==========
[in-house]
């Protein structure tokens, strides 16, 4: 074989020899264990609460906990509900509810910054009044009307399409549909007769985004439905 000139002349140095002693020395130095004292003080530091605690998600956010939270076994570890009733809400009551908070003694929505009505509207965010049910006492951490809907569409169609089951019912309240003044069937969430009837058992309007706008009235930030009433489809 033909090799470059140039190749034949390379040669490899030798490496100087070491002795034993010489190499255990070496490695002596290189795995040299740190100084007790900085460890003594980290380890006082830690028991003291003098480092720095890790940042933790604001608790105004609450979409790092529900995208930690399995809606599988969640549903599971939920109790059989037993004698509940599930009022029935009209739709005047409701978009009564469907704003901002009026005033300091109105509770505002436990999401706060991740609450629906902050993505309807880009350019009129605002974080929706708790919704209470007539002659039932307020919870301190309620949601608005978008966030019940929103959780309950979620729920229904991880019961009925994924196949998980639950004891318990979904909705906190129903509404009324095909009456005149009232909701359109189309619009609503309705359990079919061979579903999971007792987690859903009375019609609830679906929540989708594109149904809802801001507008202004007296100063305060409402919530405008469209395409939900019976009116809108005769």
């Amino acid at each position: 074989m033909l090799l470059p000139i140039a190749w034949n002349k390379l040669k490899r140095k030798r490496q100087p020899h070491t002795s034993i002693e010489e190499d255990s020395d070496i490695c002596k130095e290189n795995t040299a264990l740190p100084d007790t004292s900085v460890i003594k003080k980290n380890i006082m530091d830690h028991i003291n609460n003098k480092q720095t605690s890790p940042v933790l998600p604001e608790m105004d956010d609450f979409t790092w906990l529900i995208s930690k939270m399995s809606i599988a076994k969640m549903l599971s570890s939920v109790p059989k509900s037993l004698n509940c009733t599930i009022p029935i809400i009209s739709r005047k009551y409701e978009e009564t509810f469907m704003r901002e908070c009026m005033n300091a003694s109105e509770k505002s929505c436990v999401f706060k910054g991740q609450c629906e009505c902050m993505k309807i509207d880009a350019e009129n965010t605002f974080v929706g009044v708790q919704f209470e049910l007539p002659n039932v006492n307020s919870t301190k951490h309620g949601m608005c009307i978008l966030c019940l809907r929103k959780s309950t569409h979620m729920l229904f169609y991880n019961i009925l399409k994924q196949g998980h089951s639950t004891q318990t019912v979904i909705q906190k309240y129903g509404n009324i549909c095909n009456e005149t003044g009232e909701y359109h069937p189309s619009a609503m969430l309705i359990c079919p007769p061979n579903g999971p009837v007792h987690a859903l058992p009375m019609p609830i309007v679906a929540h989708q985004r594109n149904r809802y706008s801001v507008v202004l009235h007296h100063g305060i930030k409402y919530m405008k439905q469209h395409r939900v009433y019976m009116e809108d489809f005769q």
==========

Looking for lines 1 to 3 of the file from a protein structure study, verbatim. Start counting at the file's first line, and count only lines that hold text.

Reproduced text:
[in-house]
């Protein structure tokens, strides 16, 4: 074989020899264990609460906990509900509810910054009044009307399409549909007769985004439905 000139002349140095002693020395130095004292003080530091605690998600956010939270076994570890009733809400009551908070003694929505009505509207965010049910006492951490809907569409169609089951019912309240003044069937969430009837058992309007706008009235930030009433489809 033909090799470059140039190749034949390379040669490899030798490496100087070491002795034993010489190499255990070496490695002596290189795995040299740190100084007790900085460890003594980290380890006082830690028991003291003098480092720095890790940042933790604001608790105004609450979409790092529900995208930690399995809606599988969640549903599971939920109790059989037993004698509940599930009022029935009209739709005047409701978009009564469907704003901002009026005033300091109105509770505002436990999401706060991740609450629906902050993505309807880009350019009129605002974080929706708790919704209470007539002659039932307020919870301190309620949601608005978008966030019940929103959780309950979620729920229904991880019961009925994924196949998980639950004891318990979904909705906190129903509404009324095909009456005149009232909701359109189309619009609503309705359990079919061979579903999971007792987690859903009375019609609830679906929540989708594109149904809802801001507008202004007296100063305060409402919530405008469209395409939900019976009116809108005769």
């Amino acid at each position: 074989m033909l090799l470059p000139i140039a190749w034949n002349k390379l040669k490899r140095k030798r490496q100087p020899h070491t002795s034993i002693e010489e190499d255990s020395d070496i490695c002596k130095e290189n795995t040299a264990l740190p100084d007790t004292s900085v460890i003594k003080k980290n380890i006082m530091d830690h028991i003291n609460n003098k480092q720095t605690s890790p940042v933790l998600p604001e608790m105004d956010d609450f979409t790092w906990l529900i995208s930690k939270m399995s809606i599988a076994k969640m549903l599971s570890s939920v109790p059989k509900s037993l004698n509940c009733t599930i009022p029935i809400i009209s739709r005047k009551y409701e978009e009564t509810f469907m704003r901002e908070c009026m005033n300091a003694s109105e509770k505002s929505c436990v999401f706060k910054g991740q609450c629906e009505c902050m993505k309807i509207d880009a350019e009129n965010t605002f974080v929706g009044v708790q919704f209470e049910l007539p002659n039932v006492n307020s919870t301190k951490h309620g949601m608005c009307i978008l966030c019940l809907r929103k959780s309950t569409h979620m729920l229904f169609y991880n019961i009925l399409k994924q196949g998980h089951s639950t004891q318990t019912v979904i909705q906190k309240y129903g509404n009324i549909c095909n009456e005149t003044g009232e909701y359109h069937p189309s619009a609503m969430l309705i359990c079919p007769p061979n579903g999971p009837v007792h987690a859903l058992p009375m019609p609830i309007v679906a929540h989708q985004r594109n149904r809802y706008s801001v507008v202004l009235h007296h100063g305060i930030k409402y919530m405008k439905q469209h395409r939900v009433y019976m009116e809108d489809f005769q």